Hybrid functional electrical stimulation exercise training alters the relationship between spinal cord injury level and aerobic capacity

J. Andrew Taylor, Glen Picard, Aidan Porter, Leslie R. Morse, Meghan F. Pronovost, Gaelle Deley

Research output: Contribution to journalArticlepeer-review

10 Scopus citations

Abstract

Objective To test the hypothesis that hybrid functional electrical stimulation (FES) row training would improve aerobic capacity but that it would remain strongly linked to level of spinal cord lesion because of limited maximal ventilation.

Design Longitudinal before-after trial of 6 months of FES row training.

Setting Exercise for persons with disabilities program in a hospitaL.

Participantsg Volunteers (N=14; age range, 21-63y) with complete spinal cord injury (SCI) (T3-11) who are >2 years postinjury. Intervention Six months of FES row training preceded by a variable period of FES strength training.

Main Outcome Measures Peak aerobic capacity and peak exercise ventilation before and after 6 months of FES row training.

Results FES row training significantly increased peak aerobic capacity and peak minute ventilation (both P<.05). Prior to FES row training, there was a close relation between level of SCI and peak aerobic capacity (adjusted R2=.40, P=.009) that was markedly reduced after FES row training (adjusted R2=.15, P=.10). In contrast, the relation between level of injury and peak minute ventilation was comparable before and after FES row training (adjusted R2=.38 vs.32, both P<.05).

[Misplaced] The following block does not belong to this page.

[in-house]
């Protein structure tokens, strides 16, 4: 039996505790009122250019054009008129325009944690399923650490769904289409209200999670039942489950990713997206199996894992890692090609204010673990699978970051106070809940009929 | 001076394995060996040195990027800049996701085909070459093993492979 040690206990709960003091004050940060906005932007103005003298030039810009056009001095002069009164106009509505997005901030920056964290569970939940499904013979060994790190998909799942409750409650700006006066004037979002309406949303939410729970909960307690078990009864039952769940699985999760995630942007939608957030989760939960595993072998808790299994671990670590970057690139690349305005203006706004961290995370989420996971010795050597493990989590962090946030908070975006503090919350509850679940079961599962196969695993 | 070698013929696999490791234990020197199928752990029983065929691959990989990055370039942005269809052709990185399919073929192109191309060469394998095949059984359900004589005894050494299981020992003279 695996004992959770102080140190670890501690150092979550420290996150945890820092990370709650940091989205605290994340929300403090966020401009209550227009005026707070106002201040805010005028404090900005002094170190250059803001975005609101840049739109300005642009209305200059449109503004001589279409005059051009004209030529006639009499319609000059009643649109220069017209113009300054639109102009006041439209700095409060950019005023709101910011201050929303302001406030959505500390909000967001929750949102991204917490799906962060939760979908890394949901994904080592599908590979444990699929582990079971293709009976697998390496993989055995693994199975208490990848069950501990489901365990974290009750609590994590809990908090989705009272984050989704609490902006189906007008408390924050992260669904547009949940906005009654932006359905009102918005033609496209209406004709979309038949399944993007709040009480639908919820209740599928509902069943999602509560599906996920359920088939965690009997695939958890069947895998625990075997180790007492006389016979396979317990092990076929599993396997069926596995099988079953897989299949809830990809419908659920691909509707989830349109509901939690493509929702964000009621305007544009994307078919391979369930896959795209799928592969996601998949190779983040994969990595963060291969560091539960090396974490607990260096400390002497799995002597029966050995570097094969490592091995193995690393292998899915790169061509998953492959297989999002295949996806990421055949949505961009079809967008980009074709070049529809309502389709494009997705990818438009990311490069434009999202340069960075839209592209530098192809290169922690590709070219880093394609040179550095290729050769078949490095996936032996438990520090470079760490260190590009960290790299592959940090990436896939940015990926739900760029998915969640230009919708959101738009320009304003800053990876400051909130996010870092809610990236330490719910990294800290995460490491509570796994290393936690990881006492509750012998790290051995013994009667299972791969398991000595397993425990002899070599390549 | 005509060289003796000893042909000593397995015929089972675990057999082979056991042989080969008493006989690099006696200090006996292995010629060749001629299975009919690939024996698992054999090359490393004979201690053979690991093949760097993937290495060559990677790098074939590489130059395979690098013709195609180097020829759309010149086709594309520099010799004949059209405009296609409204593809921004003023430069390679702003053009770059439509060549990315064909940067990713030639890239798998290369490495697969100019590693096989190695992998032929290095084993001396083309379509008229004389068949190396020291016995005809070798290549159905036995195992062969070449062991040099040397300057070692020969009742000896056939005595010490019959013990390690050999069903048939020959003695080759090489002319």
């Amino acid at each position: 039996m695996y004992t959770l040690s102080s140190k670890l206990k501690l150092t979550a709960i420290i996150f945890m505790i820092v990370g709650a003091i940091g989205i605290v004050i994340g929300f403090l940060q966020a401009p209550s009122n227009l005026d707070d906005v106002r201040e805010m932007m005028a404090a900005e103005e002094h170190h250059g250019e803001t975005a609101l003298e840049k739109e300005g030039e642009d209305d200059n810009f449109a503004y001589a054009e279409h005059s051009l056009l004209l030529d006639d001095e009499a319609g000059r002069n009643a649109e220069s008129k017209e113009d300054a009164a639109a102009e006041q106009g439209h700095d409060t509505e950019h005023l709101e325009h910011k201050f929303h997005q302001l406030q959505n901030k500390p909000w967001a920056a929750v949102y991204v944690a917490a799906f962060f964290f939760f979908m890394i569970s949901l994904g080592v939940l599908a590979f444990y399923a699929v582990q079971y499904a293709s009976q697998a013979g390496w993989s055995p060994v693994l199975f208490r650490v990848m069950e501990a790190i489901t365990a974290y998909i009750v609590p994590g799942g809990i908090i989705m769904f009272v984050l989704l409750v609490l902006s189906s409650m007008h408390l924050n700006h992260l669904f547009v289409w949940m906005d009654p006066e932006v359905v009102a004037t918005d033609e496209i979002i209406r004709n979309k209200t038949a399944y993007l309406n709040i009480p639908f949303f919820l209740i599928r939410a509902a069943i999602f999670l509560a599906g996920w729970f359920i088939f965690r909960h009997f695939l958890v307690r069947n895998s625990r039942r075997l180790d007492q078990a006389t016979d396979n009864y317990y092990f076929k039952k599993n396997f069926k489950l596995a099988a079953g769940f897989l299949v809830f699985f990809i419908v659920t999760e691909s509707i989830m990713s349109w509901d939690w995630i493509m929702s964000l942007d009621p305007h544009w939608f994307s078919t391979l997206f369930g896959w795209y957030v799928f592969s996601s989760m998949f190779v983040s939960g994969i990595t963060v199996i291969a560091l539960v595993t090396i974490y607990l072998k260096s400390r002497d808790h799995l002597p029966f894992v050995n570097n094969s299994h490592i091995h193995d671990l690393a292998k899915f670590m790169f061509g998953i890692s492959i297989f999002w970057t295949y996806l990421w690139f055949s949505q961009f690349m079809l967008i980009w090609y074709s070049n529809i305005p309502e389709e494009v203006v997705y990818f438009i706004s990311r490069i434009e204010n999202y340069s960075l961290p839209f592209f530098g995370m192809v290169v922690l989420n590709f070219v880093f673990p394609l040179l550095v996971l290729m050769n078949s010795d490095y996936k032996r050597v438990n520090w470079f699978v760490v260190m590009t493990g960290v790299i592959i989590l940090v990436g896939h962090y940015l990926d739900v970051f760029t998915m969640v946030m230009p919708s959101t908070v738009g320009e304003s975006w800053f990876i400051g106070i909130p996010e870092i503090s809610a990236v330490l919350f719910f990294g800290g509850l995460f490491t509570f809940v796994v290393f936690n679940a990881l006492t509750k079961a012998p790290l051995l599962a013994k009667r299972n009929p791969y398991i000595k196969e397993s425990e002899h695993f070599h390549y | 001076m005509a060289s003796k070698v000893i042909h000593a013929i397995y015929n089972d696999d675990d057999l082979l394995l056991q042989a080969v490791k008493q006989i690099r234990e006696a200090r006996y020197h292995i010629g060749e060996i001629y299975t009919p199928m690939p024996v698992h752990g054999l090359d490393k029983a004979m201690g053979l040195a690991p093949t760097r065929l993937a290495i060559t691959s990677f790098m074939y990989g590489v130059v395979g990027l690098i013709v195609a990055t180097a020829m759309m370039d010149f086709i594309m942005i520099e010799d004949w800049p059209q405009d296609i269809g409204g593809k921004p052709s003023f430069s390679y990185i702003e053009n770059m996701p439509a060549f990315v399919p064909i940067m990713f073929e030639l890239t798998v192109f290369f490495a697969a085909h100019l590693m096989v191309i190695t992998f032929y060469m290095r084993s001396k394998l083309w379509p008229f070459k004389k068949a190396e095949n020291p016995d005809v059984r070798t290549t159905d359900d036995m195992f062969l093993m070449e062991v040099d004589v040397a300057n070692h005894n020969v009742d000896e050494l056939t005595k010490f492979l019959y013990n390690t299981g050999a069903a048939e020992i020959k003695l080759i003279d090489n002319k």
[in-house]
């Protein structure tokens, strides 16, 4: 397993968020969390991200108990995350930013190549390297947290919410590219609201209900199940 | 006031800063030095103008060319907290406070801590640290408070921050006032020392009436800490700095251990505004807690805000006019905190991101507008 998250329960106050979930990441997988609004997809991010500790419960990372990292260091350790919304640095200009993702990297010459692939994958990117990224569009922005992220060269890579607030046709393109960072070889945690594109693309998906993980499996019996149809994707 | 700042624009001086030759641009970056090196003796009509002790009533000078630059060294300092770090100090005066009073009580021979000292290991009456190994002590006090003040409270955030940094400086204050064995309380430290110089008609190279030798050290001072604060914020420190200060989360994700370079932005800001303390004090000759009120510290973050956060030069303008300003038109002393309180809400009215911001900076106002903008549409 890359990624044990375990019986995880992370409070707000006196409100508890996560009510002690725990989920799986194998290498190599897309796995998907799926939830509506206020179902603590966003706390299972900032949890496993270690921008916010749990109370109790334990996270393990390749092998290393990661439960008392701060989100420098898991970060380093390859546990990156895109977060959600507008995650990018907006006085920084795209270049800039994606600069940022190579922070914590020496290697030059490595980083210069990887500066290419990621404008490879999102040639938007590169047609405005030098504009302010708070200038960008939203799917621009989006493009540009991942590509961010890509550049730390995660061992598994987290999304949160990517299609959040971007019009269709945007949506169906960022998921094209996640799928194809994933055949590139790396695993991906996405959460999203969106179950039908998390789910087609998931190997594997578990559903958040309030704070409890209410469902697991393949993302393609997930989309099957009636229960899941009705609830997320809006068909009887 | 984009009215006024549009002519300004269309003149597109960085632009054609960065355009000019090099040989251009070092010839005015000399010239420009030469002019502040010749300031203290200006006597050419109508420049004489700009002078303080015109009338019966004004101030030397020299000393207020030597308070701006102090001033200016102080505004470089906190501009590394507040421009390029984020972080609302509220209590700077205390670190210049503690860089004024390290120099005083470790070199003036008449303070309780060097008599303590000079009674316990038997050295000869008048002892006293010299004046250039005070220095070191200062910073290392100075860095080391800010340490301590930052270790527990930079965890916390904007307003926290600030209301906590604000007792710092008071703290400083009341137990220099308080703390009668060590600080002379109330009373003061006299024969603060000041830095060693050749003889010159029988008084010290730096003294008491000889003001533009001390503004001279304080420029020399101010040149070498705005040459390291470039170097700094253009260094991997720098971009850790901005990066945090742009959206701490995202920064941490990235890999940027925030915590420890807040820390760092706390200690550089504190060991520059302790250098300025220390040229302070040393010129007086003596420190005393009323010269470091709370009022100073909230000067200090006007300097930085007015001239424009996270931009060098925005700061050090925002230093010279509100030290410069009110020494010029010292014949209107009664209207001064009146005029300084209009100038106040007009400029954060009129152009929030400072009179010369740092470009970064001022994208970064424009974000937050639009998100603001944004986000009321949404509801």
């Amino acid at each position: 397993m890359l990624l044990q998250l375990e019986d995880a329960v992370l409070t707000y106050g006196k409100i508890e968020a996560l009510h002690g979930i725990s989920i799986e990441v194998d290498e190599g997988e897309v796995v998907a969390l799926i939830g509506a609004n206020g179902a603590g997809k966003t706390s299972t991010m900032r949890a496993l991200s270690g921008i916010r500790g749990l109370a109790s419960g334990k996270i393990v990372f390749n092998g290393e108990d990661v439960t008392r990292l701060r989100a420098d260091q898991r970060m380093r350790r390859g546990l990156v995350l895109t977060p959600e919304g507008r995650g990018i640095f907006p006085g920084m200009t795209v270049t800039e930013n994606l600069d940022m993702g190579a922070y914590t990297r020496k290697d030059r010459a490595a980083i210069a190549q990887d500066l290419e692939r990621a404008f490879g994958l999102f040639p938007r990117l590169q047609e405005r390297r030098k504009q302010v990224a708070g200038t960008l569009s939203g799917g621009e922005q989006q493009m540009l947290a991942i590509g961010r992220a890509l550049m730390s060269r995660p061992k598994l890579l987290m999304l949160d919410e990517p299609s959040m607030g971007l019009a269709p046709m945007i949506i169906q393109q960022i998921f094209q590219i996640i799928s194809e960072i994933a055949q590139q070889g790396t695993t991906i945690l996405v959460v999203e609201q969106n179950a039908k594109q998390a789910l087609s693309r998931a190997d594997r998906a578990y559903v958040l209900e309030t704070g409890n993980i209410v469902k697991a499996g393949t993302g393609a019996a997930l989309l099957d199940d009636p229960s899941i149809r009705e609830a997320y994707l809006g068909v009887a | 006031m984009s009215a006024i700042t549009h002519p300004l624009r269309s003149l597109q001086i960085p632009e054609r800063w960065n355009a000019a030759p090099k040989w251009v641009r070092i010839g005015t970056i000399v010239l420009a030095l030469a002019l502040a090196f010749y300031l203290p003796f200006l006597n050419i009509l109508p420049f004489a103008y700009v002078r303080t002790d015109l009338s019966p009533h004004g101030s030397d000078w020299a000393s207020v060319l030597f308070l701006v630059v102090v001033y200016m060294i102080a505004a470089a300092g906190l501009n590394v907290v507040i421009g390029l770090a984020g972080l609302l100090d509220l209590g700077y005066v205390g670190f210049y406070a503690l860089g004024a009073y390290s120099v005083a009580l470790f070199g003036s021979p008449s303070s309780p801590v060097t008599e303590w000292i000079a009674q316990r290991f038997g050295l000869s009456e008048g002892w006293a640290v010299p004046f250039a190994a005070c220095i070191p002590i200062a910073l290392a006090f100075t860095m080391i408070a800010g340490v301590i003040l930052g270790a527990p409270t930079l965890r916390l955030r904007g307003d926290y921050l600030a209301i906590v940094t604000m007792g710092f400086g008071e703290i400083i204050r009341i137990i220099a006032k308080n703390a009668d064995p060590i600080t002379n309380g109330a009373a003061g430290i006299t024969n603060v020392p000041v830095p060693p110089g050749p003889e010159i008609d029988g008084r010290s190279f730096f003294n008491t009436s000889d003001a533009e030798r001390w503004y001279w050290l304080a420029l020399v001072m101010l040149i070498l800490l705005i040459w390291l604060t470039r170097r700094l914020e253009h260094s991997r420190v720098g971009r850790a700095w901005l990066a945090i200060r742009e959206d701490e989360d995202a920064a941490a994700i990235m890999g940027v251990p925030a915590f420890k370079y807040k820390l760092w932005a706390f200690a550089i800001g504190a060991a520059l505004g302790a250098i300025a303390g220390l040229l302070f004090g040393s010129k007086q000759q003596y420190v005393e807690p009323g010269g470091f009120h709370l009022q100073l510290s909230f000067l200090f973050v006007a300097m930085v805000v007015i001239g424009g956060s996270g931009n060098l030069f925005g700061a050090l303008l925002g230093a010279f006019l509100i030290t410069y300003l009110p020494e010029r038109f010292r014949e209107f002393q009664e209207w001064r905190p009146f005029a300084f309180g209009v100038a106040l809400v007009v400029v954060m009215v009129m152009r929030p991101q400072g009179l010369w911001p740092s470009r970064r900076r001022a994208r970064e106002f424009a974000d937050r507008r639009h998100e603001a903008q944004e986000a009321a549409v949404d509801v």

Conclusions The increased aerobic capacity reflects more than increased ventilation; FES row training effectively circumvents the effect of SCI on peak aerobic capacity by engaging more muscle mass for training, independent of the level of injury.

Original languageEnglish (US)
Pages (from-to)2172-2179
Number of pages8
JournalArchives of Physical Medicine and Rehabilitation
Volume95
Issue number11
DOIs
StatePublished - Nov 1 2014
Externally publishedYes

Bibliographical note

Funding Information:
Supported by the National Institutes of Health (grant no. R01Hl117037 ), Department of Defense (grant no. W81XWH-10-1-1043 ), and Department of Education (grant no. NIDRR H133N110010 ).

Publisher Copyright:
© 2014 American Congress of Rehabilitation Medicin.

Keywords

  • Exercise
  • Rehabilitation

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